The collision of objects is a great way to demonstrate the conservation of momentum. Engage students by having them drop and collide toy balls of different mass and size. The results may be surprising! This inquiry-based activity will really get your students thinking about momentum.
- Conservation of momentum
When an object is in motion, it has a property known as momentum. Momentum (p) is calculated by multiplying the mass (m) of the object by its velocity (v); p = mv. A fundamental principle of physics is that the momentum of an isolated system of objects always remains constant. This is known as the conservation of momentum. If objects within a system collide, the momentum of each individual object before and after a collision may change, but the total momentum of the system will remain constant.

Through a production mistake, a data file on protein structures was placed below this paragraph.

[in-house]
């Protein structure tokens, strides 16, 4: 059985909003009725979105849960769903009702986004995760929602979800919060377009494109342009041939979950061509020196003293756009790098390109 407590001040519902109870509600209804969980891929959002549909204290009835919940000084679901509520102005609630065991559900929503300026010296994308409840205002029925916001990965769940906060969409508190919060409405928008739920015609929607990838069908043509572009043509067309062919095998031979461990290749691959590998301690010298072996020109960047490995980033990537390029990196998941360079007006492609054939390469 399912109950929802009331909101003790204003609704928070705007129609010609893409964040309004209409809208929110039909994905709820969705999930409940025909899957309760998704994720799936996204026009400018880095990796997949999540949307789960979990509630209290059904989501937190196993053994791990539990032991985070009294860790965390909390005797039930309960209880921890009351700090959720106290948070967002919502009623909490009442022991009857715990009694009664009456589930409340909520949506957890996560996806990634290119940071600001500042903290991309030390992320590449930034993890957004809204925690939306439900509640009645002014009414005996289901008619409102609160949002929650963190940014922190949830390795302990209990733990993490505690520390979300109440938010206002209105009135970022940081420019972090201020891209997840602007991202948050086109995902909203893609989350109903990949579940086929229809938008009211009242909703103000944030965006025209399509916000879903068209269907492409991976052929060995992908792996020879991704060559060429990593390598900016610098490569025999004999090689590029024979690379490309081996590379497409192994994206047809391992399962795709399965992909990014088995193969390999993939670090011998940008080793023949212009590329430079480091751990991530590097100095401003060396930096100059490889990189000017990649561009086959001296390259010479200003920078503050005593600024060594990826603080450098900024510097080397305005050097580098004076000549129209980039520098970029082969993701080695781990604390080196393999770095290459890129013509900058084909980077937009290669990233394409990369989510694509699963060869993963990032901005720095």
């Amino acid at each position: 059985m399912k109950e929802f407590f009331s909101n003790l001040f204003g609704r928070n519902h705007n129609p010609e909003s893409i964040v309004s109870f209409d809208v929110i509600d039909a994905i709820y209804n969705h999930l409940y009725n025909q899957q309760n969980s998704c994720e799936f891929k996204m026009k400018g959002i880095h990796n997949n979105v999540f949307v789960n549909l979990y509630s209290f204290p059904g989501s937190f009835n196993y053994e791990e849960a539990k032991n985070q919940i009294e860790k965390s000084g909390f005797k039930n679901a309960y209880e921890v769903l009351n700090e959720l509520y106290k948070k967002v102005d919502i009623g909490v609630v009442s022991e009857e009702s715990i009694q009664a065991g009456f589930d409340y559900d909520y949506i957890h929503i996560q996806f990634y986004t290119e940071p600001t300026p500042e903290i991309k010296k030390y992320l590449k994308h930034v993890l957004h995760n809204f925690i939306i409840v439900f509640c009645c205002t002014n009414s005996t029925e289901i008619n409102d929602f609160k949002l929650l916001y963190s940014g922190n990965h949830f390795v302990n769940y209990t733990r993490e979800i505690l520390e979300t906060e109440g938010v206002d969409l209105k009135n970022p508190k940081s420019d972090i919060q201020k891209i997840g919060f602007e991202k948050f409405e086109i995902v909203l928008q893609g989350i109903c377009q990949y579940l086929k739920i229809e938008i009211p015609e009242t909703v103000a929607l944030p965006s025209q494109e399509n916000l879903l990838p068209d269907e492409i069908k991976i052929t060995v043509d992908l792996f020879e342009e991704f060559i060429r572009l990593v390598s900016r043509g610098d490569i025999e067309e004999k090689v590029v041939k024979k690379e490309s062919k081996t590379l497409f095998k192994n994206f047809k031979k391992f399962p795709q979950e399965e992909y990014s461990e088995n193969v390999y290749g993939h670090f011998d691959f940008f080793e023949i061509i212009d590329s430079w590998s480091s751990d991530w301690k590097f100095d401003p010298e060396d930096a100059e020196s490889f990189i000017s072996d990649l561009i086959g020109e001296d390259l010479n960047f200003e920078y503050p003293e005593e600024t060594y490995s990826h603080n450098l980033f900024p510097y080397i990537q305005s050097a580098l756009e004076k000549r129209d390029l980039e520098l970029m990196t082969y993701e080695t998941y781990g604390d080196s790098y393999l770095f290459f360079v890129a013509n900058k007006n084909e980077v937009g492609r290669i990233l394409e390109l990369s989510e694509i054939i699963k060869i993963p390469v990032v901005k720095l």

There are two types of collisions—elastic and inelastic. An elastic collision occurs when objects collide and then separate after the collision. An example of an elastic collision is the collision between a baseball and a bat. An inelastic collision is when objects collide, stick together, and move as one object after the collision. An example of an inelastic collision is when a baseball hits a catcher’s mitt and stops. In every collision, elastic or inelastic, momentum is always conserved.